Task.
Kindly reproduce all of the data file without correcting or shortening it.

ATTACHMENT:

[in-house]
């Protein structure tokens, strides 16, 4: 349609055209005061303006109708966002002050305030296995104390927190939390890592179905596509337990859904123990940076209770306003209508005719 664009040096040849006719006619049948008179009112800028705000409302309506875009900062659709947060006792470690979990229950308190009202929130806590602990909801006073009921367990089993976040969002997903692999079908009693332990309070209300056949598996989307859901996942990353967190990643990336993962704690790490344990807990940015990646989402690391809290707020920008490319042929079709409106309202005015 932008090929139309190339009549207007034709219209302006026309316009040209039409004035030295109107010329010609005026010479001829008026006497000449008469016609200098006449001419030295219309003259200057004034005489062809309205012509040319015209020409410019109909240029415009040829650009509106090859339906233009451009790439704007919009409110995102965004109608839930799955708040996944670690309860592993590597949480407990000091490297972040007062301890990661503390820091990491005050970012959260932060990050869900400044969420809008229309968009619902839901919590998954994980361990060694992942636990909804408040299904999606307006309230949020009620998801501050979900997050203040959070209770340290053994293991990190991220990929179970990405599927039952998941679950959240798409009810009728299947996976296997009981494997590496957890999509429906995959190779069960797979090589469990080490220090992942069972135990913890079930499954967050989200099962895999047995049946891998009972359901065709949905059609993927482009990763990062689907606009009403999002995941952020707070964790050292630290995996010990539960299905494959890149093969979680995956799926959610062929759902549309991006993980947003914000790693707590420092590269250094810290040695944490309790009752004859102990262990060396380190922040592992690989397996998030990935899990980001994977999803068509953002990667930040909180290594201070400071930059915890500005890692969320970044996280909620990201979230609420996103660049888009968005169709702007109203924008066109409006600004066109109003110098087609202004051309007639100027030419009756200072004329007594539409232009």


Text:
[in-house]
């Protein structure tokens, strides 16, 4: 349609055209005061303006109708966002002050305030296995104390927190939390890592179905596509337990859904123990940076209770306003209508005719 664009040096040849006719006619049948008179009112800028705000409302309506875009900062659709947060006792470690979990229950308190009202929130806590602990909801006073009921367990089993976040969002997903692999079908009693332990309070209300056949598996989307859901996942990353967190990643990336993962704690790490344990807990940015990646989402690391809290707020920008490319042929079709409106309202005015 932008090929139309190339009549207007034709219209302006026309316009040209039409004035030295109107010329010609005026010479001829008026006497000449008469016609200098006449001419030295219309003259200057004034005489062809309205012509040319015209020409410019109909240029415009040829650009509106090859339906233009451009790439704007919009409110995102965004109608839930799955708040996944670690309860592993590597949480407990000091490297972040007062301890990661503390820091990491005050970012959260932060990050869900400044969420809008229309968009619902839901919590998954994980361990060694992942636990909804408040299904999606307006309230949020009620998801501050979900997050203040959070209770340290053994293991990190991220990929179970990405599927039952998941679950959240798409009810009728299947996976296997009981494997590496957890999509429906995959190779069960797979090589469990080490220090992942069972135990913890079930499954967050989200099962895999047995049946891998009972359901065709949905059609993927482009990763990062689907606009009403999002995941952020707070964790050292630290995996010990539960299905494959890149093969979680995956799926959610062929759902549309991006993980947003914000790693707590420092590269250094810290040695944490309790009752004859102990262990060396380190922040592992690989397996998030990935899990980001994977999803068509953002990667930040909180290594201070400071930059915890500005890692969320970044996280909620990201979230609420996103660049888009968005169709702007109203924008066109409006600004066109109003110098087609202004051309007639100027030419009756200072004329007594539409232009």